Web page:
Trivia: this request is done with only 2 background fetches: one to know pages for the category and one for all pages.

3.4. Download all parseable information of pages by an well used category on

Let’s say you want a Category:References. Now, the cli tool will behave differently as it assumes it can take at maximum 50 pages in one step (the default most MediaWikis for non-admin/bots can ask). This means it will paginate and save on local cache, and ultimately just output the final result.

# The --verbose argument will output more information,
# in this case hints about looping, if have cache, etc.
# It will take 50 seconds plus server delay plus internal time to compute the result
wiki_as_base --input-autodetect 'Category:References' --verbose --output-zip-file
# (print to stderr)
#    loop... Cached: [False] Expired: [False] delay if not cached [10]
#    loop... Cached: [False] Expired: [False] delay if not cached [10]
#    loop... Cached: [False] Expired: [False] delay if not cached [10]
#    loop... Cached: [False] Expired: [False] delay if not cached [10]
#    loop... Cached: [False] Expired: [False] delay if not cached [10]

# Now, lets run it again. However, since the raw requests are cached by 23 hours
# it will reuse the cache.
wiki_as_base --input-autodetect 'Category:References' --verbose > Category:References.jsonld
# (print to stderr)
#    loop... Cached: [True] Expired: [False] delay if not cached [10]
#    loop... Cached: [True] Expired: [False] delay if not cached [10]
#    loop... Cached: [True] Expired: [False] delay if not cached [10]
#    loop... Cached: [True] Expired: [False] delay if not cached [10]
#    loop... Cached: [True] Expired: [False] delay if not cached [10]

# Current directory
ls -lh | awk '{print $5, $9}'
#    668K Category:References.jsonld
#    315K
#    540K wikiasbase.sqlite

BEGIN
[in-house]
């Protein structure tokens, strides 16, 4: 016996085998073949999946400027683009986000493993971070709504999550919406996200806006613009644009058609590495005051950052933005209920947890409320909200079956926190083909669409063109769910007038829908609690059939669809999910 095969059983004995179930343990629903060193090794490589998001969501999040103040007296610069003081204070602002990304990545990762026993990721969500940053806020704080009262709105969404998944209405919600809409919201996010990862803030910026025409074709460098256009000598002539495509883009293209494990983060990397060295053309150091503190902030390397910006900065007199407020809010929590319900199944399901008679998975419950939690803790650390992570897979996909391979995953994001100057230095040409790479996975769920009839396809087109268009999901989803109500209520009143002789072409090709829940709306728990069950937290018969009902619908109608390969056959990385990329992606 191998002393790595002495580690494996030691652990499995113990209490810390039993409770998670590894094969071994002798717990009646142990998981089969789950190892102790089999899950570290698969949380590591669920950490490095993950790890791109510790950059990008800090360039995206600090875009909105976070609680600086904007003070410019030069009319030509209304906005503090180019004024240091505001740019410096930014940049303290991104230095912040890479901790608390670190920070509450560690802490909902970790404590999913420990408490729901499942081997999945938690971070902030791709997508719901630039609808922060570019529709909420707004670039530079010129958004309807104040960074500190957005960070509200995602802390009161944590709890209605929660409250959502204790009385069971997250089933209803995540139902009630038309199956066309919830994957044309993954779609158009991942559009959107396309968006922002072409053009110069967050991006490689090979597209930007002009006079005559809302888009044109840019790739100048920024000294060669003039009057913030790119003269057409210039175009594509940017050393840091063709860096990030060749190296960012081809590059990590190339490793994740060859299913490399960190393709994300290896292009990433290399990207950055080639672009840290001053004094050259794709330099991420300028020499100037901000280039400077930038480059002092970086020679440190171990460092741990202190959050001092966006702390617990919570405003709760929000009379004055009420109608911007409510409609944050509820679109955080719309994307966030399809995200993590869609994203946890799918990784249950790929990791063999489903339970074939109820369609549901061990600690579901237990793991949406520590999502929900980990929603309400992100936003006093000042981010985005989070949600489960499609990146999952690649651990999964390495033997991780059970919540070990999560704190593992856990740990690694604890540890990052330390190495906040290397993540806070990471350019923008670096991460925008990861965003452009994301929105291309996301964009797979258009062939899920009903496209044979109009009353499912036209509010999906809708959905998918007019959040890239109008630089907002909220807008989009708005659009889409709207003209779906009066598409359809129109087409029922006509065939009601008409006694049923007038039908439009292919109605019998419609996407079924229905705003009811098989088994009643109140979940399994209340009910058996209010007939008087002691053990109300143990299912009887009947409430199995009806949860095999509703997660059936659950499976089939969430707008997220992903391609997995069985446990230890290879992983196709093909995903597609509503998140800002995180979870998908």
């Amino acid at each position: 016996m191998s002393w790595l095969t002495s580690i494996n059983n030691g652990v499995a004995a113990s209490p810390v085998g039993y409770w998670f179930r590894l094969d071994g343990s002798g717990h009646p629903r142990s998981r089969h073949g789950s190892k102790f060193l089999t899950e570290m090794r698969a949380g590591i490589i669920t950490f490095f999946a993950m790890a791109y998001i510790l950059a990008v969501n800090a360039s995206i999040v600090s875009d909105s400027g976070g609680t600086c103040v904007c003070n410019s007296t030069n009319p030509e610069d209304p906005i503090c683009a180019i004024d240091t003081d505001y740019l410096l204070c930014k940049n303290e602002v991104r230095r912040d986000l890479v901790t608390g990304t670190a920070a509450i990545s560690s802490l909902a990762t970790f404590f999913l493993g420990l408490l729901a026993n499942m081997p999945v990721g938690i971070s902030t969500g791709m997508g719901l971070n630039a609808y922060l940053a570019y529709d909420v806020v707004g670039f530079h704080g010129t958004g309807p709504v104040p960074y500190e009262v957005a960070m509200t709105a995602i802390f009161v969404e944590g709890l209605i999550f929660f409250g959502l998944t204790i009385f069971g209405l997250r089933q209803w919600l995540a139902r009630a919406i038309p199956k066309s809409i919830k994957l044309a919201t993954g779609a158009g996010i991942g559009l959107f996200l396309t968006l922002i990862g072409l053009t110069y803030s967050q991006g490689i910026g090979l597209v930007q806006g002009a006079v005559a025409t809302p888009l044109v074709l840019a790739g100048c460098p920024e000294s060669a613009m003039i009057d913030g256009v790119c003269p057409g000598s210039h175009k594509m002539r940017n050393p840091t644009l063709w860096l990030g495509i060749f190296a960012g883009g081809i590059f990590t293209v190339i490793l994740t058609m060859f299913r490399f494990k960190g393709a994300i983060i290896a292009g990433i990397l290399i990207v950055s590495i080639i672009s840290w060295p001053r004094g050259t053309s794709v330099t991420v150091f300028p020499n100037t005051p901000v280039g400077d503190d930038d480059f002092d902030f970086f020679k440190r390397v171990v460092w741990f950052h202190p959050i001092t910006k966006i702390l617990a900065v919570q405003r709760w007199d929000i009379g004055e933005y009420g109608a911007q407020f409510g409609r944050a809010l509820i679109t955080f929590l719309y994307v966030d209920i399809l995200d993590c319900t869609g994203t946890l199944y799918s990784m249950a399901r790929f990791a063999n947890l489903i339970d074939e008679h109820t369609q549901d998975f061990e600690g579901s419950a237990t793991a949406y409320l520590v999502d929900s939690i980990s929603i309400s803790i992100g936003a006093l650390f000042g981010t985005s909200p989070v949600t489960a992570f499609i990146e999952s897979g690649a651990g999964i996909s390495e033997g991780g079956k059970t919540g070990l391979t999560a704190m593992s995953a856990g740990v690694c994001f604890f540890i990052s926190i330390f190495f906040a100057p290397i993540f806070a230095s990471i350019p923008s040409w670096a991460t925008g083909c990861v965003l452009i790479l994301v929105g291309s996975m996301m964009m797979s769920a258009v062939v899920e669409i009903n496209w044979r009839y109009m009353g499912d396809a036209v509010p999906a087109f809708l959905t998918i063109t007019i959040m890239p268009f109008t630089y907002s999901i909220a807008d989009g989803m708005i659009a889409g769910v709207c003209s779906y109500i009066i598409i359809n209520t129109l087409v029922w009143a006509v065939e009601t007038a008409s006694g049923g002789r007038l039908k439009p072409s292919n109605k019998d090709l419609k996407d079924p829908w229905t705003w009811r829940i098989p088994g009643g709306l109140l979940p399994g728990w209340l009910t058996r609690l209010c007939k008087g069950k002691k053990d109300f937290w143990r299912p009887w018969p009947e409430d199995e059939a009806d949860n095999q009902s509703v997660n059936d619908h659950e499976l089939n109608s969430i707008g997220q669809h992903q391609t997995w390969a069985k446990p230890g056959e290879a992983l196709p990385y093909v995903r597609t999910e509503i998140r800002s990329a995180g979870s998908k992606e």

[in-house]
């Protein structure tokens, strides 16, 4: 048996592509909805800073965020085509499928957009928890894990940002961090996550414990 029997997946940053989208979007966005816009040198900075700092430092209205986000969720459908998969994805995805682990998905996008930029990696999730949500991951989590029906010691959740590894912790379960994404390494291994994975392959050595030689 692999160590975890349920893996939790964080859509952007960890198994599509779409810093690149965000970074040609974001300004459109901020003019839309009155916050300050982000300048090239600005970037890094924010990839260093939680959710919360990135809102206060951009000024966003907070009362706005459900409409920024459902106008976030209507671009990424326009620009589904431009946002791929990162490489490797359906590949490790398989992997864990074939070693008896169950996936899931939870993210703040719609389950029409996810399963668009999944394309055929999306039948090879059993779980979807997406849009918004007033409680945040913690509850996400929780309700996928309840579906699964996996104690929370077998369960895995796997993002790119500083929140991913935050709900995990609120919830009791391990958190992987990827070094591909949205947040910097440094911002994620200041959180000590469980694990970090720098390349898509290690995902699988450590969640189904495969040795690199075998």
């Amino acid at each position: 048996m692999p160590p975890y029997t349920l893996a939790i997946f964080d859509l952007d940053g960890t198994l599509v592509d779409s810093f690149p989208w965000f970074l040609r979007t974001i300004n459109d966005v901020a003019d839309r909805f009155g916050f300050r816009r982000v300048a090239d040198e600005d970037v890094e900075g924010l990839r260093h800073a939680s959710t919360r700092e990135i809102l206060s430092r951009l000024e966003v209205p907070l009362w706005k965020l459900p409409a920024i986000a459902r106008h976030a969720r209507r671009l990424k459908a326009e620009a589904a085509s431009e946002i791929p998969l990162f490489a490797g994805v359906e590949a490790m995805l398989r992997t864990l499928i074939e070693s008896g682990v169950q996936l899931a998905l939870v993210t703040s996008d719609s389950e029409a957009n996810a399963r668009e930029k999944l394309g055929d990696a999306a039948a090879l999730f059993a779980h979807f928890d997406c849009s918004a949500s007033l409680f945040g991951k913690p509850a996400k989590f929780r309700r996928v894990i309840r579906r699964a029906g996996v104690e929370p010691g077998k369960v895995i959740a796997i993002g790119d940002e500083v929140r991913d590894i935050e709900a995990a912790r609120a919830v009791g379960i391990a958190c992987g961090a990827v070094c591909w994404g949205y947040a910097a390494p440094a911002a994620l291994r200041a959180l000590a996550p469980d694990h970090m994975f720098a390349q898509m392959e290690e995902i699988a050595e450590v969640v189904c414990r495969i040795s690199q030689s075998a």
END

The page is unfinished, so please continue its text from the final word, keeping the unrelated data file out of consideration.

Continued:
3.4.1 Controling the delay for pagination requests

By default, not only does the tool do caching, but the cli will intentionally add a delay 10 times slower if you don’t customize the user agent hint and it detects must paginate more background requests. Currently, 10 times means 10 x 1 second (only sequential, not parallel requests), but if this get heavier usage it could be increased.

The logic for the cli tool to delay more non customized user agents is to have less users not changing contact information. Here the behavior if you detect you customized its contact information then point to the developer of the tool.

## change the contact information on the next line

# time will output real time to finish the command. On this case, 5 x 1 are artificial delay,
# but 10s both download time and (which is not instantaneous), internal computation
time wiki_as_base --input-autodetect 'Category:References' --verbose > Category:References.jsonld
#    loop... Cached: [False] Expired: [False] delay if not cached [1]
#    loop... Cached: [False] Expired: [False] delay if not cached [1]
#    loop... Cached: [False] Expired: [False] delay if not cached [1]
#    loop... Cached: [False] Expired: [False] delay if not cached [1]
#    loop... Cached: [False] Expired: [False] delay if not cached [1]
#    real	0m15,170s
#    user	0m1,518s
#    sys	0m0,041s

However, if you do want to identify yourself, but believe 1 second additional delay in sequential request is too low, (which might be a case for a bot without human supervision), the next example will use 30 seconds.